(Warning to readers that the linked video contains violence.)
Florida Department of Corrections Secretary Mark Inch said his Inspector General is investigating a “deeply disturbing” video posted on YouTube over the weekend that shows a group of corrections officers brutally beating a prisoner at Lake Correctional Institution outside Orlando. Inmates captured the clandestine video, reportedly on July 8, and then passed it on to a citizen who made it public.
“This video is deeply disturbing. We have zero tolerance for officer abuse or misconduct for any reason,” Inch said in a written statement on Saturday. “The actions of these individuals will not be tolerated.”
A state lawmaker, Democratic Rep. Dianne Hart from Tampa, says the videotaped beating is one of many unsettling incidents she’s been hearing from inmates around Florida.
Hart is among a group of state lawmakers who have been making visits to state prisons – something legislators are permitted to do unannounced. The idea is to check in on the system and its inmates to make sure prisoners are fairly treated while serving time.
The Phoenix talked to some state lawmakers about what they are seeing – and hoping to change – inside Florida’s state prisons.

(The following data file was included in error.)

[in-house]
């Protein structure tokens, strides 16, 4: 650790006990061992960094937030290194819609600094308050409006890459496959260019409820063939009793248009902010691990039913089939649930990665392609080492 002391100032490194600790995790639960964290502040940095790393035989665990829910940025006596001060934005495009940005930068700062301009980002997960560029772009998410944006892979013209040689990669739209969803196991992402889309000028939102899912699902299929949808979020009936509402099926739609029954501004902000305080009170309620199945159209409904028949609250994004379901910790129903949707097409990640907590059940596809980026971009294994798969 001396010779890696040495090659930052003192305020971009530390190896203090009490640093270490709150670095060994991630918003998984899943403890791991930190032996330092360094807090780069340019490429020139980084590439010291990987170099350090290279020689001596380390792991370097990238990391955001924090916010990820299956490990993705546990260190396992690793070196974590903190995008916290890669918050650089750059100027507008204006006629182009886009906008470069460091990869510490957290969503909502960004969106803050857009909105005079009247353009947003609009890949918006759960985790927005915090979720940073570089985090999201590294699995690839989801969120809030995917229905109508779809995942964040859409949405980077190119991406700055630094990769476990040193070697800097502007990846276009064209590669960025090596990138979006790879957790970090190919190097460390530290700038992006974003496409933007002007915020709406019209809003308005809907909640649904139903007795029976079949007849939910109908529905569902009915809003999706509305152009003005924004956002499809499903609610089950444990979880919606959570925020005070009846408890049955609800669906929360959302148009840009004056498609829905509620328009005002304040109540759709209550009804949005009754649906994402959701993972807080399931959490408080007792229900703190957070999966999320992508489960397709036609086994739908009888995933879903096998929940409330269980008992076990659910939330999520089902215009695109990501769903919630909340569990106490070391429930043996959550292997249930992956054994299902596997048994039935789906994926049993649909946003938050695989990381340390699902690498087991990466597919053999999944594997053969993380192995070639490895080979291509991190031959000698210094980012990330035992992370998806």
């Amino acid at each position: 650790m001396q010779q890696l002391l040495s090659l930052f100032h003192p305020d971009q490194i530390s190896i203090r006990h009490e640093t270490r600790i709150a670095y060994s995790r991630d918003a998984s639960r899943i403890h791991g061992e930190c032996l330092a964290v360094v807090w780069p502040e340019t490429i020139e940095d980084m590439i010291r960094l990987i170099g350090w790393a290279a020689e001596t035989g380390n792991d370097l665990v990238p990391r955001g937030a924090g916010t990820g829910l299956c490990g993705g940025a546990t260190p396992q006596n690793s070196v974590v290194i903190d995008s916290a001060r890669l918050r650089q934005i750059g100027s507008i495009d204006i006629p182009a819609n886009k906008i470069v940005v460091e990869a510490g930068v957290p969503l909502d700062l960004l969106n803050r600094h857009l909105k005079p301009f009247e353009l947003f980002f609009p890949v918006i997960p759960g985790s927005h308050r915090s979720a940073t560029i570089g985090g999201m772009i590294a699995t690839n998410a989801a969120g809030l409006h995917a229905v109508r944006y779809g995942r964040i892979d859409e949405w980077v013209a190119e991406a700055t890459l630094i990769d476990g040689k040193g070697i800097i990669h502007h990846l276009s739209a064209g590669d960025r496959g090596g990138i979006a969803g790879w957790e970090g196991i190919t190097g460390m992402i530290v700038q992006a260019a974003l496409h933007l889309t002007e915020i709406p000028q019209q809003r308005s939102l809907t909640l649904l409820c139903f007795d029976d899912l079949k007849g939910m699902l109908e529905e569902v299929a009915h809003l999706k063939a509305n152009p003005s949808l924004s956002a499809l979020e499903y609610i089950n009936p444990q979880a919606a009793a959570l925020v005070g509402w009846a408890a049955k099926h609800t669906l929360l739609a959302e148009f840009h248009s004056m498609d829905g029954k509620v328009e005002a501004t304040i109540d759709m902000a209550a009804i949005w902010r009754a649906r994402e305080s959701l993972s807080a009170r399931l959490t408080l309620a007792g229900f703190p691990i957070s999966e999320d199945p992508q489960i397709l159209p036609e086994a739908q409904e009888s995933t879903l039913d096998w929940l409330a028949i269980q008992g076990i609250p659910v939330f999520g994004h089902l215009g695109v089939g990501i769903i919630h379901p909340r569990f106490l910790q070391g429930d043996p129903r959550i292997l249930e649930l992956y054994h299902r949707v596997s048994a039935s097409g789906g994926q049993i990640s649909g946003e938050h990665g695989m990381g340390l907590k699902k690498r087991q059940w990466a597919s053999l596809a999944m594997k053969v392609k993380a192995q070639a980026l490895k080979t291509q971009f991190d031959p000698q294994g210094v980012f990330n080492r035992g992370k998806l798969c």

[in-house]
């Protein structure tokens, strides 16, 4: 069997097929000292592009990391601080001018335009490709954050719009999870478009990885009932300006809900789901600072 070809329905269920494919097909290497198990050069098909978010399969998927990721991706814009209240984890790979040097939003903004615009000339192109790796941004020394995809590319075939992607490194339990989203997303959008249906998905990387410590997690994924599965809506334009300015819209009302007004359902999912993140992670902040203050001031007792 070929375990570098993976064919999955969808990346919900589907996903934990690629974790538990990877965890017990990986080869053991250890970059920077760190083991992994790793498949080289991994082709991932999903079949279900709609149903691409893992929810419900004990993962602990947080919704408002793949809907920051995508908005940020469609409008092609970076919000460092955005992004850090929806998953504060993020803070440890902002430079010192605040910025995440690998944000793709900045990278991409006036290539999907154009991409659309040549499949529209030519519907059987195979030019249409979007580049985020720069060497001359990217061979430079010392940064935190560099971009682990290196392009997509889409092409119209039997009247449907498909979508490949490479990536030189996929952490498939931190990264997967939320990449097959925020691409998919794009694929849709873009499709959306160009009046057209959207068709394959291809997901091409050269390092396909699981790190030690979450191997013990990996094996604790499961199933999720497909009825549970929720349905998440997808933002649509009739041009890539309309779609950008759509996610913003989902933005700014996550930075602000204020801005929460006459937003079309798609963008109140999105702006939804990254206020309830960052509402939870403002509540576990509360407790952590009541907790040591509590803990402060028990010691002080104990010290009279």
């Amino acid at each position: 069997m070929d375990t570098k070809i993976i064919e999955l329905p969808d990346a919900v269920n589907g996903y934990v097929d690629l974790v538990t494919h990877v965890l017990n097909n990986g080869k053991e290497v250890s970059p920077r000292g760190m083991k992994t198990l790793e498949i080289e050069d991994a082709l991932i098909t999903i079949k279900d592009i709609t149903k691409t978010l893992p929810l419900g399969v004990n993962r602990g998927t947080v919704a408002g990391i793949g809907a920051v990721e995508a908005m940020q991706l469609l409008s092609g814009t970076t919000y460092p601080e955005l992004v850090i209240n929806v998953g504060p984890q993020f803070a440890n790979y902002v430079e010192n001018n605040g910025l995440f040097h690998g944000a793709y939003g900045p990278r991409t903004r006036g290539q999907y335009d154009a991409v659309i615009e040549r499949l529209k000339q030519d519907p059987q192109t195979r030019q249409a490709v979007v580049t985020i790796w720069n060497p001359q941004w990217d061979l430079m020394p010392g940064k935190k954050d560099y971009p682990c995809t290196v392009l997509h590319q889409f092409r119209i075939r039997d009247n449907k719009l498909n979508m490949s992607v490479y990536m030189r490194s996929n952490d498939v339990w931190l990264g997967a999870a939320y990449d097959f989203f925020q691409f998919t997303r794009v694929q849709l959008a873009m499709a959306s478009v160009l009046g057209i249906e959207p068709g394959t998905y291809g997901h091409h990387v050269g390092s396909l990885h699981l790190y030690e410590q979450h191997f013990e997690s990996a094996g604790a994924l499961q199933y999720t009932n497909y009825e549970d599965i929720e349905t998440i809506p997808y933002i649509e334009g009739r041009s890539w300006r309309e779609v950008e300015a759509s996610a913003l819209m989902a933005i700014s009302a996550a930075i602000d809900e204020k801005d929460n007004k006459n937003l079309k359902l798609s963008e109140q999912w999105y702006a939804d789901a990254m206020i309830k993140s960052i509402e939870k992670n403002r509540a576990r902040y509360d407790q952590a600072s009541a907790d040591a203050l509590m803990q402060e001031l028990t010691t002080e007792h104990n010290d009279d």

Beyond the prison gates
Hart says she hears “every day” from prisoners around the state who complain they are being abused by guards. She says she tells them to be as specific as possible in describing their circumstances, since – unlike the situation at Lake Correctional – they usually don’t have video to back up their claims.
“We have hundreds of letters in my office that I’m getting from all over the state of Florida,” Hart says, “and what I do is, I try to have them tell me the name of the officer that did whatever they did to them, the date, the time, because they’re going to say, ‘Well, you know, that really didn’t happen.’ So, I tell them: I need names, I need to know who did it? What they did, when they did it. Because sometimes you can go back and pull film, to ask to substantiate about what they say.”